CSS Introduction


CSS Introduction

In this lesson, you will learn about how CSS can be used to format your web pages.

If you missed part one, please review it before you begin this section.

Prioritizing CSS and HTML tags

When using CSS, certain tags take precedence over others. Here’s how the tags are prioritized:

HTML tags override all other tags.

CSS inline tags override embedded and linked tags.

CSS embedded tags override linked tags.

CSS linked tags won’t override any other tags.


Formatting CSS Tags

CSS tags are formatted like this:

selector {property: value;}

The selector is a browser command and is followed by a property. The property is a word describing the selector, which further instructs the browser. The value specifies the value of the property.

Although this may sound a little confusing, CSS is formatted much like standard HTML. Let’s compare the two formats:





As you can see in the comparison diagram above, the Element is equivalent to the Selector, the Attribute is equivalent to the Property and the Values are the same.

Inline Cascading Style Tags

Inline cascading style tags are used within standard HTML code using the STYLE parameter. The following example will remove the underline of an individual link:


HTML code viewed within an HTML document:

<a href="http://www.yourdomain.com" style="text-decoration: none">Your Link</a>

Browser View

HTML coding viewed through a web browser:

Your Link

The STYLE parameter is added directly to your original HTML link code.

Inline style tags enable you to specify how each individual link will look.

Embedded Cascading Style Sheets

Embedded cascading style sheets (CSS) can perform the same tasks as the inline style tags. However, the coding is placed between the and tags within your HTML. You can specify how your entire page will appear including links, fonts, text and more, simply by using embedded style tags.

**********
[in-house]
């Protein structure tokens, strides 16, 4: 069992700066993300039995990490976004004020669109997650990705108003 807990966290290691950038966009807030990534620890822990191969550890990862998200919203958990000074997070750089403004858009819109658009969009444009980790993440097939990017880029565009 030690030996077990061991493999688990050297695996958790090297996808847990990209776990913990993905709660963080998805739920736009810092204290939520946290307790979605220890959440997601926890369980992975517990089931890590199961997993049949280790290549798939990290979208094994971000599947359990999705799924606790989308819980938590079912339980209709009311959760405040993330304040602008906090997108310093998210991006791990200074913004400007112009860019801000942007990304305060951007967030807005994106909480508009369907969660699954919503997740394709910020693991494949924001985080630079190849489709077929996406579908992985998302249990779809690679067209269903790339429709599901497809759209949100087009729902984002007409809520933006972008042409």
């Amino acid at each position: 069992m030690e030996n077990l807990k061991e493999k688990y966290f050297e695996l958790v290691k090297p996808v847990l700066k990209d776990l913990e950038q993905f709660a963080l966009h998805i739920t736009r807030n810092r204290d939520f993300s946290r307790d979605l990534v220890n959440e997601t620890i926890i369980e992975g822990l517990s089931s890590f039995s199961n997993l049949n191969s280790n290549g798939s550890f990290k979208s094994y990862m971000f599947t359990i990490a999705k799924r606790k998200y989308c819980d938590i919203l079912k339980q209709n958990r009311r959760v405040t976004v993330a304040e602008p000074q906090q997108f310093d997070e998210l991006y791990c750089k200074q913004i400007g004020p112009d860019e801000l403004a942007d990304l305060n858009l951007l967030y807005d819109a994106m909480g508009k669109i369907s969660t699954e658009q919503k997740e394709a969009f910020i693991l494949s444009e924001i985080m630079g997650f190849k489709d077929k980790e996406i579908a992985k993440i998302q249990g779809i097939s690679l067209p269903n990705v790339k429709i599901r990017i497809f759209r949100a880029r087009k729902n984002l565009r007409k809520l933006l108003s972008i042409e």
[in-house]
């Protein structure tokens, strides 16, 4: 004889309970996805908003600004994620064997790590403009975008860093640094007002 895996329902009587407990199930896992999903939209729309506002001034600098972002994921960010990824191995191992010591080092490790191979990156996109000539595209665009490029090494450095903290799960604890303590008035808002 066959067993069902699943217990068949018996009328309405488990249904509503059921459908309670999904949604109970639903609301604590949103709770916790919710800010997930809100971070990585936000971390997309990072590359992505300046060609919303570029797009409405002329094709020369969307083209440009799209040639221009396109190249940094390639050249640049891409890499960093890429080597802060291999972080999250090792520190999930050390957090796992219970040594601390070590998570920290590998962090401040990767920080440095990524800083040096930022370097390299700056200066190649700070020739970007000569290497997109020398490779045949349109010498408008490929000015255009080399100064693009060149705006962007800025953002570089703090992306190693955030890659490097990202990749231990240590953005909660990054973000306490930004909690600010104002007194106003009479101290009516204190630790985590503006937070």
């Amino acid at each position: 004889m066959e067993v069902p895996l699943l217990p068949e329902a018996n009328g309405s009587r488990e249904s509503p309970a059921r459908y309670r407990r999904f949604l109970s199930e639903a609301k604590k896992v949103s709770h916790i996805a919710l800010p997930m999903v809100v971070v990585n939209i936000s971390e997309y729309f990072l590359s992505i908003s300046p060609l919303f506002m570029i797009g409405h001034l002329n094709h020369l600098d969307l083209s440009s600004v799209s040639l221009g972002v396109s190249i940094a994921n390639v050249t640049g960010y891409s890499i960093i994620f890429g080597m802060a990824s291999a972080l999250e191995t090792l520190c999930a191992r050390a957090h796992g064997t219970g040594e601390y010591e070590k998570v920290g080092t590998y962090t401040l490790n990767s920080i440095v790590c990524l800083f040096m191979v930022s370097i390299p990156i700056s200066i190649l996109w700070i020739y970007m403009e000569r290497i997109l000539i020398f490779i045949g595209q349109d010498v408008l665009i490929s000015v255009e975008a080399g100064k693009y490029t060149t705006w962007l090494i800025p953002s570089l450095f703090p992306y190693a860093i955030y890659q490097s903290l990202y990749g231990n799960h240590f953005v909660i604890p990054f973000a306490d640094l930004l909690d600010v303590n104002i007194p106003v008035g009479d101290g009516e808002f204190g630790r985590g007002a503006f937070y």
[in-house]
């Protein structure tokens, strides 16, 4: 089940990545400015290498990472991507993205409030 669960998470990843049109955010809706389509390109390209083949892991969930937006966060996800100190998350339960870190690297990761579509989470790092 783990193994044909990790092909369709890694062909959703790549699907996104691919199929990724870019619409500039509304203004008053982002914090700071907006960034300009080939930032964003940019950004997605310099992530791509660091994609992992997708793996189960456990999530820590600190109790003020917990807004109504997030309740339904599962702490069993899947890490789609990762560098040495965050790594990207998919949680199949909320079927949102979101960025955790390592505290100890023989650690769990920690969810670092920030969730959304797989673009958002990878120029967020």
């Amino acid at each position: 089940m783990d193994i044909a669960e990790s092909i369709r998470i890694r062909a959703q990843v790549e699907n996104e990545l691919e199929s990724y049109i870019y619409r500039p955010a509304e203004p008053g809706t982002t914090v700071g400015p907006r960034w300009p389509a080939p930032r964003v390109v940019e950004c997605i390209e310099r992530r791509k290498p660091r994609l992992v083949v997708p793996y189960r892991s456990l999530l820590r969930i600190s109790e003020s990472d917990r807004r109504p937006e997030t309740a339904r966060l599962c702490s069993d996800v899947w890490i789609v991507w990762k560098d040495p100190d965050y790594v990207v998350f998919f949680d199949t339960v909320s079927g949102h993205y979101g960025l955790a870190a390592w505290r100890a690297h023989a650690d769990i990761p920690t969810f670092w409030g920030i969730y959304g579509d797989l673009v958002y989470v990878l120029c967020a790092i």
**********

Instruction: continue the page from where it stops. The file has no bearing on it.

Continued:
The following example will display your active text links (after a link has been clicked on) in a specific color. The hover color (when the mouse is placed over the link) will be displayed in an alternate color and the underline will disappear.

a:active { color:#0000FF; text-decoration; }
a:hover { color:#FF0000; text-decoration: none; }

Notice the code is placed within the comment tags? Comment tags look like this:

<!–your text–>

The comment tags are used to prevent older browsers that don’t support style tags from displaying the CSS codes within their page.

The great thing about embedding style codes is that you can create your own classes of code. What this means is that you can specify different styles throughout your page and then call them within your page.

For example, you can add a class of code to a paragraph selector like this:

p.padding {padding-left: 5px;
padding-right: 5px;
font-family: Arial;
font-size: 10px;}

Notice the text highlighted in bold? This is a class name that was just made up. You can call it whatever you’d like. Simply add .yourtext following your selector.

To put this style into action or call it, simply place the following code within your HTML where you would like the style to be used:

<p class="padding">

Keep in mind, the text you place after your CSS selector (.yourtext) must be the same name as the code you place to call the style.

For example, if your class code looks like this:

the code you use to call the style will look like this:

<p class="text">

See how that works?

Linking CSS

The linking CSS method involves creating a file that defines specific styles. This CSS file can be used throughout your entire website to specify everything from body styles and headings to paragraphs and HTML tables.

This file might look something like this:

BODY {font-family: Arial;
font-size: 12px;}
H1 {font-family: Georgia;
font-size: 16px;
font-weight: bold; color: blue}
P { font-weight: normal;
color: blue}

This file should be saved as style.css and uploaded to your server where you store your HTML files.

When using a style sheet, you must place a link to your style.css file within your HTML between your <head> and </head> tags like this:

<title>Your Page Title</title>
<link rel=stylesheet href="http://www.yourdomain.com/style.css" type="text/css">
Page Content

You can link to your style sheet within as many of your pages as you would like. This will give you the ability to update all of your pages at one time, simply by changing the styles within your style.css file.

This concludes the CSS Introduction lesson. In the next lesson, you will go over creating a basic HTML page.